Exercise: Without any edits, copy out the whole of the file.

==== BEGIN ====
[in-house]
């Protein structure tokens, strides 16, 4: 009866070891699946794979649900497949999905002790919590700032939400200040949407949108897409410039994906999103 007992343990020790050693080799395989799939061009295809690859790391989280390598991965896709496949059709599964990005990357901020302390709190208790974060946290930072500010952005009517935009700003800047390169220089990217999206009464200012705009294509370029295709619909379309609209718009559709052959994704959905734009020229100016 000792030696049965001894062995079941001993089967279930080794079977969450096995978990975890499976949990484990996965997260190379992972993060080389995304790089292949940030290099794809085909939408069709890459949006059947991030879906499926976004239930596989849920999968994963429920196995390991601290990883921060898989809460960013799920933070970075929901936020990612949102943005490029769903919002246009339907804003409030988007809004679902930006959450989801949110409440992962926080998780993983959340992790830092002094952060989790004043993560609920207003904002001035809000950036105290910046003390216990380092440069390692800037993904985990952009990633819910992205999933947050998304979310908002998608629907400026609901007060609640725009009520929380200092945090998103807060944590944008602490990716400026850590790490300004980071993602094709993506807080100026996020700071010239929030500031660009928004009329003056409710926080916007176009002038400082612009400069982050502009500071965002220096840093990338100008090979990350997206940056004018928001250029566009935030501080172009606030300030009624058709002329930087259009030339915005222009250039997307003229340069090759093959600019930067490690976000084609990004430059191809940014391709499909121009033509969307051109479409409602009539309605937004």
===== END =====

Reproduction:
[in-house]
């Protein structure tokens, strides 16, 4: 009866070891699946794979649900497949999905002790919590700032939400200040949407949108897409410039994906999103 007992343990020790050693080799395989799939061009295809690859790391989280390598991965896709496949059709599964990005990357901020302390709190208790974060946290930072500010952005009517935009700003800047390169220089990217999206009464200012705009294509370029295709619909379309609209718009559709052959994704959905734009020229100016 000792030696049965001894062995079941001993089967279930080794079977969450096995978990975890499976949990484990996965997260190379992972993060080389995304790089292949940030290099794809085909939408069709890459949006059947991030879906499926976004239930596989849920999968994963429920196995390991601290990883921060898989809460960013799920933070970075929901936020990612949102943005490029769903919002246009339907804003409030988007809004679902930006959450989801949110409440992962926080998780993983959340992790830092002094952060989790004043993560609920207003904002001035809000950036105290910046003390216990380092440069390692800037993904985990952009990633819910992205999933947050998304979310908002998608629907400026609901007060609640725009009520929380200092945090998103807060944590944008602490990716400026850590790490300004980071993602094709993506807080100026996020700071010239929030500031660009928004009329003056409710926080916007176009002038400082612009400069982050502009500071965002220096840093990338100008090979990350997206940056004018928001250029566009935030501080172009606030300030009624058709002329930087259009030339915005222009250039997307003229340069090759093959600019930067490690976000084609990004430059191809940014391709499909121009033509969307051109479409409602009539309605937004």